piston at 27k miles on his machine, plus he rebuilt the crankshaft with a rod
kit which is available. The engines are related to the early XL/XR500-600s, so
some of the parts will interchange. Supposedly, the 97mm XL600 piston and
cylinder will mount up on the GB500 cases, giving a 100cc displacement
increase. Other models use a 100mm piston, but that is probably really pushing
it, unless you do a full-on rebuild.
After the successful Sunday ride, I decided to drain the oil
and pull off the top end to see what might be causing some of the noises inside
the engine. Fortunately, the top end can be removed with the engine still in
the chassis. You can pull the head off and away from the
carburetor/manifold/air box with those components all safely in place.
The top cover has the rocker arms all installed and the
first bit of bad news was that both of the exhaust rocker arm pads were worn
down excessively. The good news is that the intake sides were all just fine.
The center of the cam runs directly on the cylinder head bearing, which is
oiled by an oil feed hole in the camshaft. The cylinder head side was scored and
roughed up like the exhaust rockers, but the top cover bearing surface was like
After figuring out how to extract the camshaft from the
sprocket and two ball bearings, the head was ready to remove. There didn’t seem
to be a lot of deposits or moist carbon on the valve heads or the piston crown,
as if someone had been in there before, freshening up the internals. Sure
enough, despite a lack of markings on the piston, the piston rings had .25
marked on the edges. The piston didn’t show any signs of distress or a great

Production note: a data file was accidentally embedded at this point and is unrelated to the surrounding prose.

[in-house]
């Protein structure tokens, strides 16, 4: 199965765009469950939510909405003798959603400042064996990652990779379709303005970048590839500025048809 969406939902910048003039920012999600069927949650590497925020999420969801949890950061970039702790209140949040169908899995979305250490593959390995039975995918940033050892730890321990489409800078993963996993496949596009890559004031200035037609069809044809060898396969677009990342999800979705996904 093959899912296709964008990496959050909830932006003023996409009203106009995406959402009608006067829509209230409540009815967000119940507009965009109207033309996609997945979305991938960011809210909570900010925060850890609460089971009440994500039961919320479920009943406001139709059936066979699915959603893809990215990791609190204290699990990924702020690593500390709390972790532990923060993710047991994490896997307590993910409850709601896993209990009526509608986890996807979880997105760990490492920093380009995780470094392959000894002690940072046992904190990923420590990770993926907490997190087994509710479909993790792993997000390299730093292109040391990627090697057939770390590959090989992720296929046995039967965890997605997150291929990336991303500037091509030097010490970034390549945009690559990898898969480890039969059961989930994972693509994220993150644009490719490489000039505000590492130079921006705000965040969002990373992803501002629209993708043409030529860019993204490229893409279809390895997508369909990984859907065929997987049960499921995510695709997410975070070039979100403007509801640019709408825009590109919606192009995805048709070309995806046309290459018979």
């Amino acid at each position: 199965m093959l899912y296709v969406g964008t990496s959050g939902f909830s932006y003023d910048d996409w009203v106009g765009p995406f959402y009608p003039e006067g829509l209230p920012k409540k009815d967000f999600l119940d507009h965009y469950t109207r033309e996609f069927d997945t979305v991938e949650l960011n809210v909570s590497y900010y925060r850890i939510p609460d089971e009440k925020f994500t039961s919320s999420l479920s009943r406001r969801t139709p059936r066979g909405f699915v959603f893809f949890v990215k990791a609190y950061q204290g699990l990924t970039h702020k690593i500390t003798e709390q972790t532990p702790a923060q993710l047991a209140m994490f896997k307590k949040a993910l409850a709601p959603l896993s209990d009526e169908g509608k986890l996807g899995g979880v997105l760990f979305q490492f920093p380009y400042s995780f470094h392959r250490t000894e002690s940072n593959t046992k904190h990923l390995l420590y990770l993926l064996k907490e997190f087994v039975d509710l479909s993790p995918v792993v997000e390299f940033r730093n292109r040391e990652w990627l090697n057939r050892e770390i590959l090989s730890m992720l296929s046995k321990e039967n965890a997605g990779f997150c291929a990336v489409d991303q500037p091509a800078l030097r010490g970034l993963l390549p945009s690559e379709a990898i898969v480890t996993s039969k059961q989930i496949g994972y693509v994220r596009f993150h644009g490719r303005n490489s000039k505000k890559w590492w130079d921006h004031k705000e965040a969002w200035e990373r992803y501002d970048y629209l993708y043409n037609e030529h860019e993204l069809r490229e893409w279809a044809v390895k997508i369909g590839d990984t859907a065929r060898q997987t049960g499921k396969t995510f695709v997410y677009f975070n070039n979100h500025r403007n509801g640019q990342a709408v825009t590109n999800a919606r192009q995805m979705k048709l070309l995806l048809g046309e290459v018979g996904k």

deal of wear. The cylinder bore still had nice cross-hatch marks on most of the
surfaces, but when the rings were removed from the piston and stuck back into
the bore, the end gap was .025” to .035” on the two top rings. Normal specs are
about .012” to .016” using the standard reference of .0045 inches of end gap
per each one inch of cylinder bore. I had my machinist friend measure the
piston and bore size accurately and he determined that the piston clearance was
about .003” which is near the wear limit of .004” that Honda recommends. He
felt that the piston clearances were not sufficient to create the kind of
engine noises that I was hearing.
With the 24mm piston pin removed from the piston and
refitted to the rod end, it was evident that there was enough clearance to give
a loose rocking fit to the pin in the rod end. Most likely, this is the main
source of the engine noise. The remedy is to install a $125 rod kit in the
crankshaft, once the engine is pulled all the way apart and a machinist presses
the crank apart and back together again with the new rod kit. Not what I had in
mind for this little bike project.
The bottom end was pulled out of
the chassis and put on the bench for disassembly in order to replace the
connecting rod in the crankshaft. There are several locking nuts inside to
secure the clutch hub and other critical components, which needed a 24mm socket
and air wrench to remove. Once the locking nuts were removed, the rest of the
engine more or less melts apart into transmission and counter-balancer units
along with the huge ball bearing which supports the crankshaft in one case
While waiting for the arrival of
the connecting rod kit, cleaning and some painting was done to the top end
components, along with replacing the valve stem seals in the head. The valves